Road trips are a summer staple, as essential to the warm-weather months as sunburns or cannonballs in the deep end. And all memorable journeys are bound by a few important rules. Mine? Snacks are a must, the driver’s in charge of the radio and — most importantly — no sleeping while I’m at the wheel. If I’m awake and driving, then you’re awake and passenger-ing. Plain and simple.
Not that it’s all that easy to fall asleep in a moving car, anyway. Thanks to rumble strips, stop lights and hairpin turns, sleeping on the road can be as hard as sleeping on a plane. The strange thing, however, is that while there's plenty of advice on how to sleep while crammed in coach, there’s not much on the ins and outs of catching shuteye in the car. For the sake of roadtrippers everywhere, I reached out to several sleep professionals to secure some answers and discovered that dozing on the road comes down to two things: safety and seat angle.
My rule about “no sleeping while I’m driving” mostly exists to protect me from being bored and lonely, or needing to lower the radio (roaaaad trrrripp!). But Rafael Pelayo, a professor at Stanford University’s Center for Sleep Sciences and Medicine, points out an additional safety aspect. When passengers are sleeping in the car — especially on long trips — the driver may be more likely to nod off as well.
“What’ll happen is while you’re sleeping the driver will try to be considerate and keep everything quiet and calm...keep the music down to help you sleep,” he said. “That’ll make the other person sleepy also.”
According to Pelayo, it's only safe for passengers to sleep in a car when at least three people are present. In that scenario, at least one person can stay up and keep the driver company while the other sleeps.
Now that we’ve gotten that out of the way, there may be a few factors that can heavily influence a passenger’s ability to fall asleep.
First off, Pelayo says that the safest way for a passenger to nod off is in the backseat, so a second passenger can stay awake up front with the driver. In most cases, this means that the passenger will either have to sleep sitting upright or lying across the seat. The former is uncomfortable, and the latter, while more conducive to shuteye, is less safe in the case of an accident. So that’s not really ideal.
If the backseat happens to recline, however, then you’re in luck: Past research (admittedly from several decades ago and focusing on a small sample size) suggested that adequate sleep can be achieved while sitting up if the chair reclines at an angle of 40 degrees or greater. The same study found that sleeping while sitting nearly straight up, on the other hand, resulted in poor sleep quality compared to sleeping while lying down. Although, more research is needed to draw any definitive conclusions. (For the record, several years ago Slate asked Michael Decker of the American Academy of Sleep Medicine whether it was possible to get a good rest sleeping while sitting up and concluded that it is — but also pointed to the same research suggesting that 40 degrees is the ideal reclining angle.)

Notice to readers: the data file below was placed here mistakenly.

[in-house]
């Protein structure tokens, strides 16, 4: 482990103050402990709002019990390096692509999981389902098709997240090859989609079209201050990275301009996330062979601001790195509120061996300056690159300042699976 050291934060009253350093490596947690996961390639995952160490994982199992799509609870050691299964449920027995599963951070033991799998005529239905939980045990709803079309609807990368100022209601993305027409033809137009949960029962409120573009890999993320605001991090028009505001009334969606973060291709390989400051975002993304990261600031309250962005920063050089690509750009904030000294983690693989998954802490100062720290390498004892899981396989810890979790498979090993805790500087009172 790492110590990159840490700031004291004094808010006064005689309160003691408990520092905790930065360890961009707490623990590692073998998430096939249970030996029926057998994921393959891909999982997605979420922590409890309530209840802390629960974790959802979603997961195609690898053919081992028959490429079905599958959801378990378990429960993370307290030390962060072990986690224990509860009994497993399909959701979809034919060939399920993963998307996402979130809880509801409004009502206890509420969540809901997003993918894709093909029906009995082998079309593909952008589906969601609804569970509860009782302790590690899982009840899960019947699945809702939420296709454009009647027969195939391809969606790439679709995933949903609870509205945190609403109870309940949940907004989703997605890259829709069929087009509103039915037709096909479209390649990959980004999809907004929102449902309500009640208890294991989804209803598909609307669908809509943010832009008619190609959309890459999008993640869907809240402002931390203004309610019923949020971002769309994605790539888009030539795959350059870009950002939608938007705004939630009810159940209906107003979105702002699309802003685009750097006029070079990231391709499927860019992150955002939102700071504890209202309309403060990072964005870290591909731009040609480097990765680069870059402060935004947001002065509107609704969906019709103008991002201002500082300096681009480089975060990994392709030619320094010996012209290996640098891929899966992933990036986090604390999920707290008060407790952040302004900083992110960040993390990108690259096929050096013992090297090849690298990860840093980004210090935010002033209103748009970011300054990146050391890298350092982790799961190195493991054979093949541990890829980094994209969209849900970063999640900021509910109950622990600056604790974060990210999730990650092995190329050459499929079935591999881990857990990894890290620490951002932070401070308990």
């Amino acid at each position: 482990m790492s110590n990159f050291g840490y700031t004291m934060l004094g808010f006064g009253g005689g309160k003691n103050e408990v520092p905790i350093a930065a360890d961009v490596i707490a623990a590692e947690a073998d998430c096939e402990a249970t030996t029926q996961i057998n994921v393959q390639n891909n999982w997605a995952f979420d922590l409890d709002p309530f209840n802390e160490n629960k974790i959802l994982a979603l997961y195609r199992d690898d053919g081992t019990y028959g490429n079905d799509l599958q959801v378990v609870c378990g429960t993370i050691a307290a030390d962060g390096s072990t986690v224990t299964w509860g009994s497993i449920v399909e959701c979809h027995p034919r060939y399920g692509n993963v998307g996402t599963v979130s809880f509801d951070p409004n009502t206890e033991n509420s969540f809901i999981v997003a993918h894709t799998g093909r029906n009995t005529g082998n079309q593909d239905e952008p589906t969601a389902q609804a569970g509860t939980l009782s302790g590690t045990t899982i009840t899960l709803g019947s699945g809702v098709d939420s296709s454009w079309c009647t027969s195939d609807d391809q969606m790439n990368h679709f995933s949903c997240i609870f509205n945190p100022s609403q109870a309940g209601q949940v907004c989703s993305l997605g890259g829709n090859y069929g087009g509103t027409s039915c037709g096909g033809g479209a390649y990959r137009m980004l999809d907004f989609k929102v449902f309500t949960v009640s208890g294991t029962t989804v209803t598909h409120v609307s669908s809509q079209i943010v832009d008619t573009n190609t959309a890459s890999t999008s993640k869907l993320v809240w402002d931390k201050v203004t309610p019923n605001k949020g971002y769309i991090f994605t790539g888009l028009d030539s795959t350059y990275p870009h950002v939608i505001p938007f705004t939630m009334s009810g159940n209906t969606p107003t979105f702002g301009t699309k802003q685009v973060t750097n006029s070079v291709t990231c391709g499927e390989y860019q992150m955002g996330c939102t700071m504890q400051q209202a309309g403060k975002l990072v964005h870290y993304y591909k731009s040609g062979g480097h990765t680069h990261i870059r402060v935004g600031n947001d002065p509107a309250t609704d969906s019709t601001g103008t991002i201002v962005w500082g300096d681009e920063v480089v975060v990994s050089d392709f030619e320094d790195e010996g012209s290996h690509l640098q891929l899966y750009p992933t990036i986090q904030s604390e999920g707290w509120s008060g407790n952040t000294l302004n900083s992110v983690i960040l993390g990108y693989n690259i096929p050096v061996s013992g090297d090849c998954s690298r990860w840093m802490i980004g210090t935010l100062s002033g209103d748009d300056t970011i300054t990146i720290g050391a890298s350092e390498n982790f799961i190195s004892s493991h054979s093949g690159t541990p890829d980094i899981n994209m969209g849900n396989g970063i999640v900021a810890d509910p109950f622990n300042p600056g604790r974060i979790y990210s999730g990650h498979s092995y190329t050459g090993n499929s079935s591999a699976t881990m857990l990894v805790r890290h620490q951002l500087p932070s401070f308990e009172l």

In general, then, it seems that having to sit up without an adequate reclining angle poses the biggest hurdle to travelers trying to get some rest, whether it’s in a car, plane or other mode of transport. This really is no surprise, especially if you consider what happens to the body during sleep.
During slow wave sleep, our muscles become relaxed. Ever nod off at your desk during work or school? Well, then you’ve likely felt yourself slip or or slump forward, waking up as a result. Unless you’re lying down or reclining in a stable position, you’ll likely wake yourself up as soon as you start to drift. Not ideal for erect slumber, in-car or otherwise.
General common sense comes into play with car Zzzs, too. Pelayo suggests planning ahead if you want to sleep while traveling and knowing what time you want to rest and for how long. It’s best not to drink caffeine within six-ish hours of the time you'd like to sleep, and Pelayo also recommends avoiding over-the-counter sleep medication, which he says may not last long enough to be effective. And it’s usually easier to fall asleep in a cool environment, so blasting the air conditioning may help as well.
Of course, the conditions that are most conducive to a passenger's rest may leave the driver feeling sleepy too, so there’s a risk factor no matter what, Pelayo cautions. And this makes it all the more important to make sure at least one person is awake and engaging the driver in conversation.
So, given the right conditions, it is possible for passengers to get quality rest. But it's not best practice, as far as safety or summer vibes are concerned.